An important project within therapy. I doubt few but the bravest of soul can read this in one sitting. It is a book I dip in and out over the years. A few pages in one sitting before the mind wanders, not through boredome but trying to concretise the pictures in the mind of what is being said. Then it is a drift into a reverie as images flash by.

Therefore it achieves its purpose as a stimulation to change rather than providing a programme.
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7 of 8 people found the following review helpful
By calmly
Format:Paperback
Sartre builds up a big, abstract, speculative system, apparently as a framework for his belief in human freedom, choice, and responsibility. What does this construction accomplish that simple assertions wouldn't of our freedom, our not being determined, our defining ourself via our yet-to-be-accomplished projects, our responsibility rooted in our unavoidable need to make choices? Perhaps both emphasis (you'll be less likely to forget you are free), elaboration (you'll learn more what being free as well as trying not to be implies), and examples (you'll learn more of the ways in which people try to avoid the weight of their freedom).

Even if the experts tell you they have you all figured out, you'll have decide whether to buy that or not. Even if you want to be all figured out and delivered from uncertainty, they (and you) may be wrong. If Sartre only argued for our individual freedoms, he wouldn't be so important. It is in his exploration of the ways in which we cringe from our freedom, of our "bad faith", that he connects and makes what seems a speculative, abstract system instead a powerful emotional truth.

If all this philosophy has captured you, Satre's novels and plays are no less powerful in presenting his themes: the novel "Nausea", the 3-volume "The Roads to Freedom", the play "No Exit", and more. Or if "Being and Nothingness" seems a bit much, try "Existential Psychoanalysis" which consists of two more grounded excerpts from "Being and Nothingness".
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28 of 34 people found the following review helpful
By A Customer
Format:Paperback
Parts of this book deserve 5 stars. Much of what Sartre has to say in it is cuttingly insightful, indeed life-changing. His writing is lucid (perhaps too lucid for philosophy - this was Merleau-Ponty's opinion) and the book is a great read. But underlying everything, with huge passages directed exclusively to it, is Sartre's own ontology, mish-mash of Descartes (via Husserl), Hegel and Heidegger, which falls well short of Heidegger's own subtlety. This has led to a certain contempt among serious continental philosophers for Sartre's work. Ironically, for all that, he has had an obvious powerful influence on many of them. This is not a book to be ignored by ANYONE.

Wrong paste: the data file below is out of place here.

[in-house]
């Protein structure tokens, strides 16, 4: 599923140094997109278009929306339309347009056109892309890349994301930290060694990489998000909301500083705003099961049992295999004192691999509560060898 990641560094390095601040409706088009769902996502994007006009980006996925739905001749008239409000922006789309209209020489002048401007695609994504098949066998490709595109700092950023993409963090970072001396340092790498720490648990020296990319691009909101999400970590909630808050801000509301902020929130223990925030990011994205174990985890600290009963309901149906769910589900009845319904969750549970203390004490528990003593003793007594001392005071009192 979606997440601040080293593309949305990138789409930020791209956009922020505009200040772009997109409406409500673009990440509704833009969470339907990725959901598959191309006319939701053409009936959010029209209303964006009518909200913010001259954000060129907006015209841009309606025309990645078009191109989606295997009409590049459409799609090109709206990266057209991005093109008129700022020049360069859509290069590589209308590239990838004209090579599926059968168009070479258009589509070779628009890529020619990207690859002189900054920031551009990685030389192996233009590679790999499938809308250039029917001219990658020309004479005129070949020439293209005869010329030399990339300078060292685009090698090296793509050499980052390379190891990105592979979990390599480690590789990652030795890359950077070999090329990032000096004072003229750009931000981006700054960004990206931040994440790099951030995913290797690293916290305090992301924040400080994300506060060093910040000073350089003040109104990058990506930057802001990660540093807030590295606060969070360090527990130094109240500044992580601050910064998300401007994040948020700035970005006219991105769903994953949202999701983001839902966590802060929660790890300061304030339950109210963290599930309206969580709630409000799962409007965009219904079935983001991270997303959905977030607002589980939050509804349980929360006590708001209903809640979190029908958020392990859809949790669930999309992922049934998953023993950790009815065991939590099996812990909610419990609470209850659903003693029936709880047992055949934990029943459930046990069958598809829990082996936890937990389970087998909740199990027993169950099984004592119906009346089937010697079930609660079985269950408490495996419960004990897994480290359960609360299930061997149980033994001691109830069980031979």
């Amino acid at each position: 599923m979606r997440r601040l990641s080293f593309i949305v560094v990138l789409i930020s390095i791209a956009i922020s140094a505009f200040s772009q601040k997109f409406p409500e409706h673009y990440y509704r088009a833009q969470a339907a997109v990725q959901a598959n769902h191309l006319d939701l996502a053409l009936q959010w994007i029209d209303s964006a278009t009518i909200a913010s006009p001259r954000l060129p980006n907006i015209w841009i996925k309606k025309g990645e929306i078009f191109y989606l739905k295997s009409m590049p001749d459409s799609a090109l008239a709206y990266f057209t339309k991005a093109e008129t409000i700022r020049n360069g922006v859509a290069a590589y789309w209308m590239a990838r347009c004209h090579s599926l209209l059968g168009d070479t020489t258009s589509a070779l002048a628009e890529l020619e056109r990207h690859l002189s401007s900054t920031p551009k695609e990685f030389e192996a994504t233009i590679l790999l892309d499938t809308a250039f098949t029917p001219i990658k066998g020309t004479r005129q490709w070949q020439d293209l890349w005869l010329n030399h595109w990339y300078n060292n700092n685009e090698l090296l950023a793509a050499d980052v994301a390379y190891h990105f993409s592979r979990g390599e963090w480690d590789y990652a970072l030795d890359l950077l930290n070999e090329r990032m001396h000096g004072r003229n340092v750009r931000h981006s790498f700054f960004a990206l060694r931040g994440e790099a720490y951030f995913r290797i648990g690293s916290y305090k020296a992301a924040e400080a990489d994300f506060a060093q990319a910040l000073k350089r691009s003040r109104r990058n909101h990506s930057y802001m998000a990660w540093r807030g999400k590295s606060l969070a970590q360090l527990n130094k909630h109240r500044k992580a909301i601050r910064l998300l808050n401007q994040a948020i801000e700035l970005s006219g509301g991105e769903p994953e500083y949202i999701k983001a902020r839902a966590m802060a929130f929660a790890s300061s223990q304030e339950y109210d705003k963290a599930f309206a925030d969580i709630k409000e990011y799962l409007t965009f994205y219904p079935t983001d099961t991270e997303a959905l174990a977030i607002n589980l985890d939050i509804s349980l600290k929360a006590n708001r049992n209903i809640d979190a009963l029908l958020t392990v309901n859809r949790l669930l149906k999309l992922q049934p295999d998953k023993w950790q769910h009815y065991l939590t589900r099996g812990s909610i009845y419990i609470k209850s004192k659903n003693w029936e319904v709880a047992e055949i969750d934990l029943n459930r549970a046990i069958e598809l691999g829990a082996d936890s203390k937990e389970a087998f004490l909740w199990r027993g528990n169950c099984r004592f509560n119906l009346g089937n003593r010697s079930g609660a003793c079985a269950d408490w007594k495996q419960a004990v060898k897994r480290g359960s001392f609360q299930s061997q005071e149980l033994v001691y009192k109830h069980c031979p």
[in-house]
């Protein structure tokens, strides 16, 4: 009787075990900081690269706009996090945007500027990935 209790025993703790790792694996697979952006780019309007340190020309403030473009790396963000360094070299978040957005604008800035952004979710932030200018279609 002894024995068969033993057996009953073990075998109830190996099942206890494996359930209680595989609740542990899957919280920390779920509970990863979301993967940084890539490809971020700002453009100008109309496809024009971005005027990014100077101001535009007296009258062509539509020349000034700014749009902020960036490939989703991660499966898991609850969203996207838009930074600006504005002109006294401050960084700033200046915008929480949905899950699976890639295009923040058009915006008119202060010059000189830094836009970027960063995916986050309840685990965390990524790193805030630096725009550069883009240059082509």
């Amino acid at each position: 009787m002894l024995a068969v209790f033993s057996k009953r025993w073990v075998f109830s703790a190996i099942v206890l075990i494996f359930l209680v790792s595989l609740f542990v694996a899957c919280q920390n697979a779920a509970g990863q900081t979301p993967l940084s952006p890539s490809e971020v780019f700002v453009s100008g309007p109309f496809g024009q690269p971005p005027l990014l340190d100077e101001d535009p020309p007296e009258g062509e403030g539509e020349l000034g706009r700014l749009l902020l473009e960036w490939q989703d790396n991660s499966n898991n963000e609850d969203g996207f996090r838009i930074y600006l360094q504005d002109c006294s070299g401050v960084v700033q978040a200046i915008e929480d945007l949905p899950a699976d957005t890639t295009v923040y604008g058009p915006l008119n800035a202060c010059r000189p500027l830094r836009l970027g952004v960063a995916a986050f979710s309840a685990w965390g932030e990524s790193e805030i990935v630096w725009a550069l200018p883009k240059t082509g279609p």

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Most Recent Customer Reviews
2.0 out of 5 stars a book to be apprehended not comprehended
This work seems to deliberately evade definition...definiteness..as such demands a response from the whole body not merely the mind. Read more
Published 6 months ago by Julian Ingham
1.0 out of 5 stars Beware of the accent
This audio book is read by a woman with a thick American accent which some British listeners may find distracting. Read more
Published 16 months ago by Mr. Adrian Searle
4.0 out of 5 stars Interesting
As an accompanying piece to RDLangs divided Self it helps set a lot of things in perspective, a great read
Published 17 months ago by betenoir
5.0 out of 5 stars Best edition of this work available in English.
Again, the best edition of this work available in English, the Barnes translation unabridged.

So far as format is concerned, best paperback binding that I know off, far... Read more
Published 20 months ago by Michael P. Moran
5.0 out of 5 stars Everything as expected
I just bought this amazing book with great price and the service shows very good. Keep up with the good work.
Published on 3 Aug 2012 by Joćo Miguel Sousa
5.0 out of 5 stars Good book. Very impressed
Good book. Very impressed. Many thanks
Published on 12 Jun 2012 by Phil
5.0 out of 5 stars Sartre
The book came in perfect condition, and without a mark on it- something that hasn't always happened with me from Amazon. Read more
Published on 19 April 2012 by Miss Alex
5.0 out of 5 stars Excellent
Delivery time was good; quality of product was excellent! Now lets just see if I have time to read it!
Published on 29 Mar 2011 by L. Bell
3.0 out of 5 stars To be . . . or not to be, that is the question
Being and Nothingness by Jean-Paul Sartre, 1943; translated by Hazel E. Barnes, Methuen, London, 1958; Routledge, London, 2003, 688 ff.

To be . . . Read more
Published on 26 Nov 2010 by Dr. H. A. Jones
4.0 out of 5 stars Surprisingly fresh and re-readable. A bargain.
I have to admit that I was astonished to find myself reading and enjoying this book after a gap of more that 20 years. Read more
Published on 28 Sep 2009 by windwheel